Wikio - Top Blogs - Religion and belief

Tuesday, 9 June 2015

St Margaret's Barking

George Jack (1855-1931) architect, furniture-designer, wood carver, stained glass artist, and teacher, was an important contributor to the Arts and Crafts Movement. He trained as an architect in Scotland, and became a full-time assistant to Philip Webb in 1882. Through Webb, Jack was introduced to William Morris and from 1885 began to design furniture for Morris & Co. Subsequently he took up wood carving and plaster moulding.

From 1929-1936, the architect Charles Canning Winmill involved Jack in the repair and renovation of St Margaret’s Barking. By the time he worked on St Margaret’s, Jack was in his 70s and was quite ill. Despite this fact, his work for the church was admirable and included: the memorial window to the Hewitt family in the Lady Chapel, a pair of tall candelabra, decoration of the Chancel roof, a carved memorial tablet, eight carved figures on the Youth Chapel screen (Captain Cook, Elisabeth Fry, St Ethelburga, two Barking fishermen, Saint James, Saint John and Saint Nicholas), and the Fisherman’s window in the Youth Chapel.

Jack also enlisted the help of his daughter Jessie in painting the font cover at St Margaret’s. Jessie painted the existing wooden cover to a design by her father. The lettering around the rim says, ‘God hath given to us eternal life and this life is in his son’. Each segment is painted with a bird or butterfly on a mid-blue ground with gilding. This is the only known example of Jack’s daughter helping him with his decorative schemes. Sadly, his work at St Margaret’s was one of Jack’s last commissions, he died in December 1931.

From 29th April to 29th July 2006, the William Morris Gallery held the first exhibition solely devoted to George Jack. His name is familiar to many who are interested in Morris but most are not fully aware of the extent of his output. The exhibition aimed to bring this important artist to greater prominence and explored all aspects of his work. Exhibits were drawn from the archive held at the Gallery, which contains designs for work in plaster, furniture, woodcarvings, embroidery, letters and photographs, and from other collections. It is also brought to light the contribution of his wife and daughters.

St Margaret’s loaned three key works for the exhibition – two of the carved wooden figures from the Youth Chapel screen (Captain Cook and Elizabeth Fry) and the Font cover. As curate at St Margaret’s at that time, I liaised with the William Morris Gallery over these loans and said that: “George Jack’s work at St Margaret’s has been much loved since Charles Winmill’s renovation at the turn of the last century which introduced many artefacts from the Arts and Crafts movement into the church. Jack’s work here demonstrates his versatility and skill as a craftsman and has great local significance as memorials to Barking’s fishing industry and links with Captain Cook and Elizabeth Fry. This exhibition will highlight an under-appreciated aspect of the significant history that can be found at St Margaret’s.”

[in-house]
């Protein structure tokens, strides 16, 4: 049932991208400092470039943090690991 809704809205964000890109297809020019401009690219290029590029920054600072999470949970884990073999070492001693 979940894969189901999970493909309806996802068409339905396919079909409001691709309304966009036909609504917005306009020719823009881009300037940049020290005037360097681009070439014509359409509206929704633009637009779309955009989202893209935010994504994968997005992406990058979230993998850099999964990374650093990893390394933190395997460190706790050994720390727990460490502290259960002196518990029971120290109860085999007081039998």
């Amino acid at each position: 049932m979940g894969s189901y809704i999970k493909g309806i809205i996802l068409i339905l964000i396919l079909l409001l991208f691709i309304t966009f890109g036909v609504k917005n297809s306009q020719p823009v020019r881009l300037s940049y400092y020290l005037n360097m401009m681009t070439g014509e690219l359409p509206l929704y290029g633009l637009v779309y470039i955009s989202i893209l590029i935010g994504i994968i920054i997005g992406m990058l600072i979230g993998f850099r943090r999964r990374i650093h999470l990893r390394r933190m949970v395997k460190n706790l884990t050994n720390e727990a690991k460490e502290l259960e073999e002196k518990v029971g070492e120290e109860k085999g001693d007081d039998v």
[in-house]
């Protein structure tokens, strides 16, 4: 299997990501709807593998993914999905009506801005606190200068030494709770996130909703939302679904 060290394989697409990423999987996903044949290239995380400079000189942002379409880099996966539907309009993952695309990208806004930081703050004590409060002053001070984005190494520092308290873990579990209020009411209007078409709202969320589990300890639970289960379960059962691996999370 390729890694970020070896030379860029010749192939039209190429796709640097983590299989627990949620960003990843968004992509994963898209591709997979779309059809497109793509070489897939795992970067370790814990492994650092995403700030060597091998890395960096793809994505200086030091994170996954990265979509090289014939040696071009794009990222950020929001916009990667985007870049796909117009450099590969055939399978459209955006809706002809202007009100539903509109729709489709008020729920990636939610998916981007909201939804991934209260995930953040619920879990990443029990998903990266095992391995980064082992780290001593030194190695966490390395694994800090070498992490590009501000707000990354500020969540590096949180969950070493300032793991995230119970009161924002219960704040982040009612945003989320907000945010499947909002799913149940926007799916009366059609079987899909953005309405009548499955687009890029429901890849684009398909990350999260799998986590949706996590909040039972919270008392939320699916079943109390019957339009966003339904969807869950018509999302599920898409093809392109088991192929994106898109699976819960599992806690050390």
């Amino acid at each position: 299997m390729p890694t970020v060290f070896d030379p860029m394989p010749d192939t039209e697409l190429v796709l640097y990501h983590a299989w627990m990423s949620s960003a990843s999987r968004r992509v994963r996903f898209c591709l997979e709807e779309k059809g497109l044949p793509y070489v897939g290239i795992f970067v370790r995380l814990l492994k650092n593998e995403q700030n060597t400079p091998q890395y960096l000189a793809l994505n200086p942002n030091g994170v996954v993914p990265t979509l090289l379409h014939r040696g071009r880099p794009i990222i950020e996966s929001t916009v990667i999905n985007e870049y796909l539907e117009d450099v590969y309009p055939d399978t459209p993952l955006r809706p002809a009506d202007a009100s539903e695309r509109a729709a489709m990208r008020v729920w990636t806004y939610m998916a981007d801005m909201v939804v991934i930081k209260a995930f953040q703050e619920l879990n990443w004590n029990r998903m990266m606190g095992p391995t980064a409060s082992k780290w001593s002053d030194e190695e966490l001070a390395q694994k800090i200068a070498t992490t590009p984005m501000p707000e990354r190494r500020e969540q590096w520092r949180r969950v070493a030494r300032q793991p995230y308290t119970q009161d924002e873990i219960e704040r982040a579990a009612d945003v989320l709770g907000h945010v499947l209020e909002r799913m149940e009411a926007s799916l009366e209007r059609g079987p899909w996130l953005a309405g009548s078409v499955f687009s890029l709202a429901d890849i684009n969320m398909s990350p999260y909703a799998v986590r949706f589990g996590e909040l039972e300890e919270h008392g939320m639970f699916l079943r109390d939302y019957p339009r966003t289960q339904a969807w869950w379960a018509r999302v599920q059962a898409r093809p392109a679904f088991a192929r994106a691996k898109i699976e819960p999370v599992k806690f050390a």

I also arranged that, during the Barking Festival, Amy Clarke (Curator, William Morris Gallery) gave a short illustrated talk on George Jack and tour of the church showing Jack’s work at St Margaret’s.

2005/06 was a year at St Margaret's where there was a particular focus on the arts. The year began with a Christmas gift from a local artist. For some years George Emmerson had been painting the church, churchyard and the ruins of Barking Abbey and, as he left the borough, presented the church with a book of these paintings. The book is filled with watercolours set in intricately painted borders and complemented by historical information and personal reflections. It is a beautiful reminder of the history of the Abbey Green site in which St Margaret’s is located and a record of one person’s response to that history.

Lent 2005 saw the unveiling of an original painting commissioned for the Youth Chapel at St Margaret’s. Early in the morning was unveiled by the artist Alan Stewart and dedicated by the Bishop of Barking. The painting depicts Christ cooking breakfast for his disciples by Lake Galilee after his resurrection, as told in John's Gospel chapter 21. Stewart has painted a black Christ surrounded by disciples of every ethnic origin to reflect the diverse congregation that currently worships at St Margaret's. Through its lakeside setting the pastel painting also links to the stained glass window in the Youth Chapel commemorating the fishing industry in Barking.

Early in the morning was joined in the Youth Chapel by the second artistic gift St Margaret’s received in 2005/06. During a study visit to their link parish of Kristinehamn in Sweden the Church was presented with an icon of Christ blessing the children by the Norwegian painter Kjellaug Nordsjö, who is widely considered the best contemporary icon painter in Scandinavia. This icon is a window into Christ’s inclusivity and gentleness and a sign of the welcome that the Church seeks to give to all who come to St Margaret’s.


Arvo Pärt - Silentium.

No comments: